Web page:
A panel consisting of government officials and crypto industry experts is expected to call for more aggressive regulation on bitcoin (BTC) and other cryptocurrencies. This is in light of the growing prevalence of ransomware attacks.
Reports have stated that, while many cryptocurrencies have earned the respect of investors, they are also a breeding ground for cybercriminals. This includes those utilizing ransomware to carry out their crimes. As such, members of the special task force believe cryptocurrency regulation is the key to nipping the ransomware problem in the bud.
Some have speculated they expect cybercrime damages, including those from ransomware, to hit $6 trillion in 2021.
Last week, the U.S. Department of Justice (DoJ) established a group dedicated to confronting the ransomware epidemic. Meanwhile, bank regulators and investigators of financial crime from across the world are discussing cryptocurrency regulation. If it’s necessary, and, if so, how do they regulate it?
What is the task force proposing?
Reports indicate that the panel has proposed a new set of rules, which center around removing anonymity from crypto transactions. It’s this anonymity that, the task force believes, steers people towards cryptocurrency. Shielding them from governments’ monitoring of their individual financial activities.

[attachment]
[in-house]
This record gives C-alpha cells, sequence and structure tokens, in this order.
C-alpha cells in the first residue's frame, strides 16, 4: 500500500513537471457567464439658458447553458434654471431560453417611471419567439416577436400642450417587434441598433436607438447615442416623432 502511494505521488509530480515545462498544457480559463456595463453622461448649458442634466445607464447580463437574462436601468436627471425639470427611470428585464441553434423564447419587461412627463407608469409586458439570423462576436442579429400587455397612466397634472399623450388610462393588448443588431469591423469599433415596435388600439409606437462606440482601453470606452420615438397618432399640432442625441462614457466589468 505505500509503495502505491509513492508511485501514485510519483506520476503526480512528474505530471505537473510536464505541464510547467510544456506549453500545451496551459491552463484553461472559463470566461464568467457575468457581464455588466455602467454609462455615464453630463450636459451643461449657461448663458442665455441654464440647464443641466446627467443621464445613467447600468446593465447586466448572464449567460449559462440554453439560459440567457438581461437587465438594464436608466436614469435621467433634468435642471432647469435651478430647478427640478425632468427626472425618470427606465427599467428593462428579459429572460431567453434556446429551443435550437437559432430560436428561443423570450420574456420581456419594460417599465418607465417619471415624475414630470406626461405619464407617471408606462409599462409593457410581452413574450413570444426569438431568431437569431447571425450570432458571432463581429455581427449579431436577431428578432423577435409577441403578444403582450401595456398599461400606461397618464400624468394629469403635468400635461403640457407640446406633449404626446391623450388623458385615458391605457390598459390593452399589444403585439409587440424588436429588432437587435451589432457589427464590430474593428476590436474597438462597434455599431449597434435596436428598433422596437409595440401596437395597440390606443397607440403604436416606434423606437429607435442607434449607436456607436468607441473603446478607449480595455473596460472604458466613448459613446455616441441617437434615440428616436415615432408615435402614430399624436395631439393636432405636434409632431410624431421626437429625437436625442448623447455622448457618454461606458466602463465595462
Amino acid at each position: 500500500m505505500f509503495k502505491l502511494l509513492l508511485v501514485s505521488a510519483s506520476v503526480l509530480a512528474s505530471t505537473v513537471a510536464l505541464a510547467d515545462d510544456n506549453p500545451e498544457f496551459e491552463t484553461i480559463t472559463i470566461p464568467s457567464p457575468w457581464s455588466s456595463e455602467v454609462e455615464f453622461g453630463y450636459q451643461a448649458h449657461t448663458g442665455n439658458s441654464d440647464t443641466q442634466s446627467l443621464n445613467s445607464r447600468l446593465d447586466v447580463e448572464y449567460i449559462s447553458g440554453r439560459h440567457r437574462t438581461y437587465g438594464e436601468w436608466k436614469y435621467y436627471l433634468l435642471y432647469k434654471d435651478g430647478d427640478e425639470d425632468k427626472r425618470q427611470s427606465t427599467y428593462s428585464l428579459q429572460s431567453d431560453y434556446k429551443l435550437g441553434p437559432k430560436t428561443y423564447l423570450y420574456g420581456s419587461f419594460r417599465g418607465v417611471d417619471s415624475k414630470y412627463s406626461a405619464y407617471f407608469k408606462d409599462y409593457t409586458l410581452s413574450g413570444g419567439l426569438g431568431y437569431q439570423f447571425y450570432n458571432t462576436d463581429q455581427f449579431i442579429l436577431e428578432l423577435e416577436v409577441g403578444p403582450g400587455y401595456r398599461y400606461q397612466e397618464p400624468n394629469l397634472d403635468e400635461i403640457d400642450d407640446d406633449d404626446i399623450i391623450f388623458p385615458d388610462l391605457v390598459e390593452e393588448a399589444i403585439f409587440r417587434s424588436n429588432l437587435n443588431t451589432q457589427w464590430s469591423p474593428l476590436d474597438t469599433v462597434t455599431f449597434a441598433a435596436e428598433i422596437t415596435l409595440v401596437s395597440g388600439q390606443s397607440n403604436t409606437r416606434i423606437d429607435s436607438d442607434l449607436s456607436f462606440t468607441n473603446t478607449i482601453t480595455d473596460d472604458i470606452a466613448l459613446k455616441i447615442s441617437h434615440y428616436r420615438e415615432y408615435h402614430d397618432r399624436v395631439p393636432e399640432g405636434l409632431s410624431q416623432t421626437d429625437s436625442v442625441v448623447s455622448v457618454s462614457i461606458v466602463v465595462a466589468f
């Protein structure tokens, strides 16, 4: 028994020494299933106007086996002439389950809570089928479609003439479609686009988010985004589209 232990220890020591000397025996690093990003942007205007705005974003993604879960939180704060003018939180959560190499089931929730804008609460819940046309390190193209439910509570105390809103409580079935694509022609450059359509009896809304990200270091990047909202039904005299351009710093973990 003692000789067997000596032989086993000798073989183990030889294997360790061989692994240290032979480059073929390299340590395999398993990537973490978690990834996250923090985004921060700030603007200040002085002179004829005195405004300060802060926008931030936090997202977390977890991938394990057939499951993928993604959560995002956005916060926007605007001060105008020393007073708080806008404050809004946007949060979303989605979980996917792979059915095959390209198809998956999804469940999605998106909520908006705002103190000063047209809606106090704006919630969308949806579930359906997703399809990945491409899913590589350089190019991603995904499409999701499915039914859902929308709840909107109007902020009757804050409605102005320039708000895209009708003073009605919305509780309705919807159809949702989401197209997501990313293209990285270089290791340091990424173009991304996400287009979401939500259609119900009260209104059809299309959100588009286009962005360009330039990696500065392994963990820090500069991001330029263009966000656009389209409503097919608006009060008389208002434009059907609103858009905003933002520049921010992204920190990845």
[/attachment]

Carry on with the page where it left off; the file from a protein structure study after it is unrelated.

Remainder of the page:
The panel hopes that removing the anonymity will deter people away from using cryptocurrencies for criminal activity.
More specifically, the task force recommended steps such as:
- Extending “Know Your Customer” protocols to currency exchanges.
- Implementing more aggressive licensing requirements on crypto processors.
- Implementing further anti-money laundering regulations at services such as currency conversion desks.
Furthermore, the panel stated their wishes to create a team of experts within the DoJ. This team, it’s hoped, will specialize in seizing cryptocurrency.
Other crackdowns on illegal crypto transactions
The U.S. are not the first to instigate a harder attitude towards illegal crypto transactions this month. In a bid to eliminate cryptocurrencies’ use in money laundering and other financial crime, South Korean officials announced a crackdown, scheduled to continue until June.
Like the U.S.’s panel, the South Korean motion involves a number of agencies and regulators. Their crackdown also introduces a number of strict regulations to help these agencies track suspicious transactions. It, in turn, followed from an earlier law imposed to force VASPs to verify their users’ identities.
Under South Korea’s new regulations, exchanges that fail to report suspicious activity will face fines.
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